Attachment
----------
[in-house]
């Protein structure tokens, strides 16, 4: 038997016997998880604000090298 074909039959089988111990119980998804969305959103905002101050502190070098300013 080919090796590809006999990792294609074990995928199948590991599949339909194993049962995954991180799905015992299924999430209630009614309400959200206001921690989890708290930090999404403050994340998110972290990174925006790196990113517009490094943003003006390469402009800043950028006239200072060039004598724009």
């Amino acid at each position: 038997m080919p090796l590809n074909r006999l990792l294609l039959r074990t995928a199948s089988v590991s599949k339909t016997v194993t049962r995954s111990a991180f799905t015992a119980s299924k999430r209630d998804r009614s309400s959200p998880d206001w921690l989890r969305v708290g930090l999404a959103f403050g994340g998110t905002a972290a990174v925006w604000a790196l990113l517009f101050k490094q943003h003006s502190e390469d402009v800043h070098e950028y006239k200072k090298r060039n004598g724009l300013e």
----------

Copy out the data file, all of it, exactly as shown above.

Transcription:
[in-house]
């Protein structure tokens, strides 16, 4: 038997016997998880604000090298 074909039959089988111990119980998804969305959103905002101050502190070098300013 080919090796590809006999990792294609074990995928199948590991599949339909194993049962995954991180799905015992299924999430209630009614309400959200206001921690989890708290930090999404403050994340998110972290990174925006790196990113517009490094943003003006390469402009800043950028006239200072060039004598724009």
């Amino acid at each position: 038997m080919p090796l590809n074909r006999l990792l294609l039959r074990t995928a199948s089988v590991s599949k339909t016997v194993t049962r995954s111990a991180f799905t015992a119980s299924k999430r209630d998804r009614s309400s959200p998880d206001w921690l989890r969305v708290g930090l999404a959103f403050g994340g998110t905002a972290a990174v925006w604000a790196l990113l517009f101050k490094q943003h003006s502190e390469d402009v800043h070098e950028y006239k200072k090298r060039n004598g724009l300013e």